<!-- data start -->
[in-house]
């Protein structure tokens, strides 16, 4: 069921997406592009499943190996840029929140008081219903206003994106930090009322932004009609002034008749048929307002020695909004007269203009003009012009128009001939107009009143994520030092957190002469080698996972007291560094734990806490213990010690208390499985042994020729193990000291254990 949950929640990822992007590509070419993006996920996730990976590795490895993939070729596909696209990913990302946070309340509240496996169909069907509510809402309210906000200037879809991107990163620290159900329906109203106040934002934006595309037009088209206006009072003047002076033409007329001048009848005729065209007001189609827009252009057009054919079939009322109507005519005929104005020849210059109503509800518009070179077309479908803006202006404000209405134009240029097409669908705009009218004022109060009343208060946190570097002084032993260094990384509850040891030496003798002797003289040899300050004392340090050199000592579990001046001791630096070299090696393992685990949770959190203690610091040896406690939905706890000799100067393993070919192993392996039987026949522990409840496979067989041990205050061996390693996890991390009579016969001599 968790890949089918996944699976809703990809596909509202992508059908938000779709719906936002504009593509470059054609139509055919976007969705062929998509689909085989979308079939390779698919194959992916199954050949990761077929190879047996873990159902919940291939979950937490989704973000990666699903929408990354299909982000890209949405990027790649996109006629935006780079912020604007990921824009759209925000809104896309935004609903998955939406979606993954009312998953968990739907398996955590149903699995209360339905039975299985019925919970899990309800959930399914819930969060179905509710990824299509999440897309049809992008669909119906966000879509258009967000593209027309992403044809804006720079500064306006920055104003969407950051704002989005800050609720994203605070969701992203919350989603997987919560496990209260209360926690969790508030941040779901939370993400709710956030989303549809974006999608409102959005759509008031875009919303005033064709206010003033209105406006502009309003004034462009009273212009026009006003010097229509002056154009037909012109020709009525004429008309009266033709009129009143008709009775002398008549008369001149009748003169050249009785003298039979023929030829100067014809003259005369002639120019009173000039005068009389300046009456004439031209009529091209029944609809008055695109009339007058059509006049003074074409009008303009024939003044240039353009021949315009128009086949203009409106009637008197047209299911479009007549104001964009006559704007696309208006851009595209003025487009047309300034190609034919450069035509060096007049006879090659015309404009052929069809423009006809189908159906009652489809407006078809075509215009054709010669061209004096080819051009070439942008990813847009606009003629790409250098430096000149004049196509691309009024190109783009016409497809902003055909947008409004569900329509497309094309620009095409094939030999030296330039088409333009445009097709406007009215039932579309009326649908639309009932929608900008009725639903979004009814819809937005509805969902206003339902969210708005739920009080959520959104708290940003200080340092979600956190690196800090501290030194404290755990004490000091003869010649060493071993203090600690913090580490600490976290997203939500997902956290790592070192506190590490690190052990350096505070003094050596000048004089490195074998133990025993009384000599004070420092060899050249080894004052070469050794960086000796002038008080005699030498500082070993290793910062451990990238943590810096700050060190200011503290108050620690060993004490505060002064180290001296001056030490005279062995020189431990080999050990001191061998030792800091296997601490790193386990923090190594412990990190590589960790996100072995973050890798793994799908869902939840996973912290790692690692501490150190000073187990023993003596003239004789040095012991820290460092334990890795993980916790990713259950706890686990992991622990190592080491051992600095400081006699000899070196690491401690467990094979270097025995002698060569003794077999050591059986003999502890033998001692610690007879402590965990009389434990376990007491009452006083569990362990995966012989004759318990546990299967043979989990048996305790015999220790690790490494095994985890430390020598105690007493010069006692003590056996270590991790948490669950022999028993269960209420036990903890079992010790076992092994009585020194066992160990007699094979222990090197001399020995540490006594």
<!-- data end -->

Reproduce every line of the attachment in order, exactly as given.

[in-house]
């Protein structure tokens, strides 16, 4: 069921997406592009499943190996840029929140008081219903206003994106930090009322932004009609002034008749048929307002020695909004007269203009003009012009128009001939107009009143994520030092957190002469080698996972007291560094734990806490213990010690208390499985042994020729193990000291254990 949950929640990822992007590509070419993006996920996730990976590795490895993939070729596909696209990913990302946070309340509240496996169909069907509510809402309210906000200037879809991107990163620290159900329906109203106040934002934006595309037009088209206006009072003047002076033409007329001048009848005729065209007001189609827009252009057009054919079939009322109507005519005929104005020849210059109503509800518009070179077309479908803006202006404000209405134009240029097409669908705009009218004022109060009343208060946190570097002084032993260094990384509850040891030496003798002797003289040899300050004392340090050199000592579990001046001791630096070299090696393992685990949770959190203690610091040896406690939905706890000799100067393993070919192993392996039987026949522990409840496979067989041990205050061996390693996890991390009579016969001599 968790890949089918996944699976809703990809596909509202992508059908938000779709719906936002504009593509470059054609139509055919976007969705062929998509689909085989979308079939390779698919194959992916199954050949990761077929190879047996873990159902919940291939979950937490989704973000990666699903929408990354299909982000890209949405990027790649996109006629935006780079912020604007990921824009759209925000809104896309935004609903998955939406979606993954009312998953968990739907398996955590149903699995209360339905039975299985019925919970899990309800959930399914819930969060179905509710990824299509999440897309049809992008669909119906966000879509258009967000593209027309992403044809804006720079500064306006920055104003969407950051704002989005800050609720994203605070969701992203919350989603997987919560496990209260209360926690969790508030941040779901939370993400709710956030989303549809974006999608409102959005759509008031875009919303005033064709206010003033209105406006502009309003004034462009009273212009026009006003010097229509002056154009037909012109020709009525004429008309009266033709009129009143008709009775002398008549008369001149009748003169050249009785003298039979023929030829100067014809003259005369002639120019009173000039005068009389300046009456004439031209009529091209029944609809008055695109009339007058059509006049003074074409009008303009024939003044240039353009021949315009128009086949203009409106009637008197047209299911479009007549104001964009006559704007696309208006851009595209003025487009047309300034190609034919450069035509060096007049006879090659015309404009052929069809423009006809189908159906009652489809407006078809075509215009054709010669061209004096080819051009070439942008990813847009606009003629790409250098430096000149004049196509691309009024190109783009016409497809902003055909947008409004569900329509497309094309620009095409094939030999030296330039088409333009445009097709406007009215039932579309009326649908639309009932929608900008009725639903979004009814819809937005509805969902206003339902969210708005739920009080959520959104708290940003200080340092979600956190690196800090501290030194404290755990004490000091003869010649060493071993203090600690913090580490600490976290997203939500997902956290790592070192506190590490690190052990350096505070003094050596000048004089490195074998133990025993009384000599004070420092060899050249080894004052070469050794960086000796002038008080005699030498500082070993290793910062451990990238943590810096700050060190200011503290108050620690060993004490505060002064180290001296001056030490005279062995020189431990080999050990001191061998030792800091296997601490790193386990923090190594412990990190590589960790996100072995973050890798793994799908869902939840996973912290790692690692501490150190000073187990023993003596003239004789040095012991820290460092334990890795993980916790990713259950706890686990992991622990190592080491051992600095400081006699000899070196690491401690467990094979270097025995002698060569003794077999050591059986003999502890033998001692610690007879402590965990009389434990376990007491009452006083569990362990995966012989004759318990546990299967043979989990048996305790015999220790690790490494095994985890430390020598105690007493010069006692003590056996270590991790948490669950022999028993269960209420036990903890079992010790076992092994009585020194066992160990007699094979222990090197001399020995540490006594």